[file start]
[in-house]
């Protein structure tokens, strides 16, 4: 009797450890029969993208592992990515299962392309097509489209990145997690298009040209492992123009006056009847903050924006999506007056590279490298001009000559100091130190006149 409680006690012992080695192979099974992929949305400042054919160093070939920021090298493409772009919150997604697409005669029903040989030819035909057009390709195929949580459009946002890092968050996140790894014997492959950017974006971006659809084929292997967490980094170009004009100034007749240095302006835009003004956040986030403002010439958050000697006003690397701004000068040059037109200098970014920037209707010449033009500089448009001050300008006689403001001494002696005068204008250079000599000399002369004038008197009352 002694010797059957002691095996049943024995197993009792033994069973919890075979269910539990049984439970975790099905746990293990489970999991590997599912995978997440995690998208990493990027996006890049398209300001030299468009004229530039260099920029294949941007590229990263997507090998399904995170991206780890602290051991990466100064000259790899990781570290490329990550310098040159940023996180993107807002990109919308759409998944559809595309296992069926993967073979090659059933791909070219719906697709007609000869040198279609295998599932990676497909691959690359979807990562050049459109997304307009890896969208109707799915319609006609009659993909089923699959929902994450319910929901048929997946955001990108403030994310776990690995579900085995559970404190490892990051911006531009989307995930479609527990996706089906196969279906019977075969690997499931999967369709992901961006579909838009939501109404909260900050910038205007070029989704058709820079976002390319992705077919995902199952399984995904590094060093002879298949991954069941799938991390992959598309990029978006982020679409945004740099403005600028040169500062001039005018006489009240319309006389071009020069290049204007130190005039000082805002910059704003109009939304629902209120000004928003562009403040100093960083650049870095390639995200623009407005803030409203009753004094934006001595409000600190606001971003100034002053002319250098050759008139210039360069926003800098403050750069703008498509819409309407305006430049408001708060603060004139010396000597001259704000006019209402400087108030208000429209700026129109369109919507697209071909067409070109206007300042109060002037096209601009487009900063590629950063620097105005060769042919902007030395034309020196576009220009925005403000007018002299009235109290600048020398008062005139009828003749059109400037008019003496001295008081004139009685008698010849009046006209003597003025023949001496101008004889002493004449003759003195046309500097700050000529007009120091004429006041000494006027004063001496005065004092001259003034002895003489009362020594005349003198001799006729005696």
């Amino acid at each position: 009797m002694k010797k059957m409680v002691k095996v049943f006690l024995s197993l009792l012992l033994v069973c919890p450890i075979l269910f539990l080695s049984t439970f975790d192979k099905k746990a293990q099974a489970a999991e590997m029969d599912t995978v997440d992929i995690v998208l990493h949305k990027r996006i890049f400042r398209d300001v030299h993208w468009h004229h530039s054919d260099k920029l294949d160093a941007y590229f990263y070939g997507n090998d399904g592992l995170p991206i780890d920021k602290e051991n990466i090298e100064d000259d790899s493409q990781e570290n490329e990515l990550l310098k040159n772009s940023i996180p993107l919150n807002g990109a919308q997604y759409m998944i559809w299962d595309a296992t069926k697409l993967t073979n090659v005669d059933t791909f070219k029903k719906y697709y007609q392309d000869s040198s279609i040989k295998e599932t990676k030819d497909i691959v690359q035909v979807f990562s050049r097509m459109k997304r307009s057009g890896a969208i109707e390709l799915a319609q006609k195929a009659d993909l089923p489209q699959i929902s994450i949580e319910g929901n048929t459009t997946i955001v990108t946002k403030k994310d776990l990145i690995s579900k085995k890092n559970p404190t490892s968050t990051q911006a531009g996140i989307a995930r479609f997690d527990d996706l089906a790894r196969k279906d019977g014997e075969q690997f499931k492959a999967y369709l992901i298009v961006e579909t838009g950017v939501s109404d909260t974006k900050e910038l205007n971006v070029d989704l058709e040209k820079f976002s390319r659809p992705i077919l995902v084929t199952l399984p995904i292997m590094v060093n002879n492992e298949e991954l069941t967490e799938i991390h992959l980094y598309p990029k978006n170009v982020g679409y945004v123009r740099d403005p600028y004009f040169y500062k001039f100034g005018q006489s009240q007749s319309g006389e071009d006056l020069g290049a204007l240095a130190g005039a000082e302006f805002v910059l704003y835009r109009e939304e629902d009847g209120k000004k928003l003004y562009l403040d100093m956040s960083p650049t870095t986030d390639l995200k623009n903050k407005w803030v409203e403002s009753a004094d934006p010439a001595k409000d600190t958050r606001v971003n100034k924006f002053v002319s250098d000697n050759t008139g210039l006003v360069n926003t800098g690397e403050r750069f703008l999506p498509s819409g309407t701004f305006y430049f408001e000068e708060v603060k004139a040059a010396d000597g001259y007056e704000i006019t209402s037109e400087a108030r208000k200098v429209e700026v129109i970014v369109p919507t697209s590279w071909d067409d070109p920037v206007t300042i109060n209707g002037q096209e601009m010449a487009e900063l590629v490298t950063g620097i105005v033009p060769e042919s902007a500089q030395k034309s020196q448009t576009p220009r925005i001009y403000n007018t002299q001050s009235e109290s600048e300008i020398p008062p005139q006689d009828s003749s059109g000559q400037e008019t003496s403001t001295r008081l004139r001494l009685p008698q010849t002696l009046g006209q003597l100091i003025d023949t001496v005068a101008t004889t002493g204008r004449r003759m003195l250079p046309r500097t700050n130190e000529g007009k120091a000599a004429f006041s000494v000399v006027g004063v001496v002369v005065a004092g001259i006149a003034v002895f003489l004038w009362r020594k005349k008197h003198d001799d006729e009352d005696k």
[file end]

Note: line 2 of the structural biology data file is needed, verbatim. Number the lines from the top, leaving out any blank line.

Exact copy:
């Protein structure tokens, strides 16, 4: 009797450890029969993208592992990515299962392309097509489209990145997690298009040209492992123009006056009847903050924006999506007056590279490298001009000559100091130190006149 409680006690012992080695192979099974992929949305400042054919160093070939920021090298493409772009919150997604697409005669029903040989030819035909057009390709195929949580459009946002890092968050996140790894014997492959950017974006971006659809084929292997967490980094170009004009100034007749240095302006835009003004956040986030403002010439958050000697006003690397701004000068040059037109200098970014920037209707010449033009500089448009001050300008006689403001001494002696005068204008250079000599000399002369004038008197009352 002694010797059957002691095996049943024995197993009792033994069973919890075979269910539990049984439970975790099905746990293990489970999991590997599912995978997440995690998208990493990027996006890049398209300001030299468009004229530039260099920029294949941007590229990263997507090998399904995170991206780890602290051991990466100064000259790899990781570290490329990550310098040159940023996180993107807002990109919308759409998944559809595309296992069926993967073979090659059933791909070219719906697709007609000869040198279609295998599932990676497909691959690359979807990562050049459109997304307009890896969208109707799915319609006609009659993909089923699959929902994450319910929901048929997946955001990108403030994310776990690995579900085995559970404190490892990051911006531009989307995930479609527990996706089906196969279906019977075969690997499931999967369709992901961006579909838009939501109404909260900050910038205007070029989704058709820079976002390319992705077919995902199952399984995904590094060093002879298949991954069941799938991390992959598309990029978006982020679409945004740099403005600028040169500062001039005018006489009240319309006389071009020069290049204007130190005039000082805002910059704003109009939304629902209120000004928003562009403040100093960083650049870095390639995200623009407005803030409203009753004094934006001595409000600190606001971003100034002053002319250098050759008139210039360069926003800098403050750069703008498509819409309407305006430049408001708060603060004139010396000597001259704000006019209402400087108030208000429209700026129109369109919507697209071909067409070109206007300042109060002037096209601009487009900063590629950063620097105005060769042919902007030395034309020196576009220009925005403000007018002299009235109290600048020398008062005139009828003749059109400037008019003496001295008081004139009685008698010849009046006209003597003025023949001496101008004889002493004449003759003195046309500097700050000529007009120091004429006041000494006027004063001496005065004092001259003034002895003489009362020594005349003198001799006729005696």